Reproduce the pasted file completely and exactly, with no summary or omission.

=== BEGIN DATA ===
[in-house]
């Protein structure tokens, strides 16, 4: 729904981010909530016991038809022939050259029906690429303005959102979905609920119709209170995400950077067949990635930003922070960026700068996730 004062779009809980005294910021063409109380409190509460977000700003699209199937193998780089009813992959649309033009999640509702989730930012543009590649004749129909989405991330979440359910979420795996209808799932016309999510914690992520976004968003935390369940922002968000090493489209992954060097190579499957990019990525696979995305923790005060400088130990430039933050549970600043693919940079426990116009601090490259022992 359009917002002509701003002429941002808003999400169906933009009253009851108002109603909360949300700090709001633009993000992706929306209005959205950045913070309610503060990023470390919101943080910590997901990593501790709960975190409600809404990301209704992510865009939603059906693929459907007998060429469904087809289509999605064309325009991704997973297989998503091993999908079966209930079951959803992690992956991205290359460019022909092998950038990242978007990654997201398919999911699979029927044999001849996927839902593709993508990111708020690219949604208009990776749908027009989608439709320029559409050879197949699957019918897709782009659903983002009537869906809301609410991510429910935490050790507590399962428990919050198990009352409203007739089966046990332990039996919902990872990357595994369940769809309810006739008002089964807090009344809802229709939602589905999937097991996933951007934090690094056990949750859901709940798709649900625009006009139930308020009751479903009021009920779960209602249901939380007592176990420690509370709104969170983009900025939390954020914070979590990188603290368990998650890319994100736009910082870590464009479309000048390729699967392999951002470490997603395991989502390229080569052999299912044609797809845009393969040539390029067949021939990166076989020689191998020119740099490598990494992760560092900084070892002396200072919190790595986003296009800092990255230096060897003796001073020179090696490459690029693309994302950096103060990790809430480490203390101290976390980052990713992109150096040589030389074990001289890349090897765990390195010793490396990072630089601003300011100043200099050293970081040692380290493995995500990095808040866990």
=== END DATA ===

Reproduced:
[in-house]
């Protein structure tokens, strides 16, 4: 729904981010909530016991038809022939050259029906690429303005959102979905609920119709209170995400950077067949990635930003922070960026700068996730 004062779009809980005294910021063409109380409190509460977000700003699209199937193998780089009813992959649309033009999640509702989730930012543009590649004749129909989405991330979440359910979420795996209808799932016309999510914690992520976004968003935390369940922002968000090493489209992954060097190579499957990019990525696979995305923790005060400088130990430039933050549970600043693919940079426990116009601090490259022992 359009917002002509701003002429941002808003999400169906933009009253009851108002109603909360949300700090709001633009993000992706929306209005959205950045913070309610503060990023470390919101943080910590997901990593501790709960975190409600809404990301209704992510865009939603059906693929459907007998060429469904087809289509999605064309325009991704997973297989998503091993999908079966209930079951959803992690992956991205290359460019022909092998950038990242978007990654997201398919999911699979029927044999001849996927839902593709993508990111708020690219949604208009990776749908027009989608439709320029559409050879197949699957019918897709782009659903983002009537869906809301609410991510429910935490050790507590399962428990919050198990009352409203007739089966046990332990039996919902990872990357595994369940769809309810006739008002089964807090009344809802229709939602589905999937097991996933951007934090690094056990949750859901709940798709649900625009006009139930308020009751479903009021009920779960209602249901939380007592176990420690509370709104969170983009900025939390954020914070979590990188603290368990998650890319994100736009910082870590464009479309000048390729699967392999951002470490997603395991989502390229080569052999299912044609797809845009393969040539390029067949021939990166076989020689191998020119740099490598990494992760560092900084070892002396200072919190790595986003296009800092990255230096060897003796001073020179090696490459690029693309994302950096103060990790809430480490203390101290976390980052990713992109150096040589030389074990001289890349090897765990390195010793490396990072630089601003300011100043200099050293970081040692380290493995995500990095808040866990």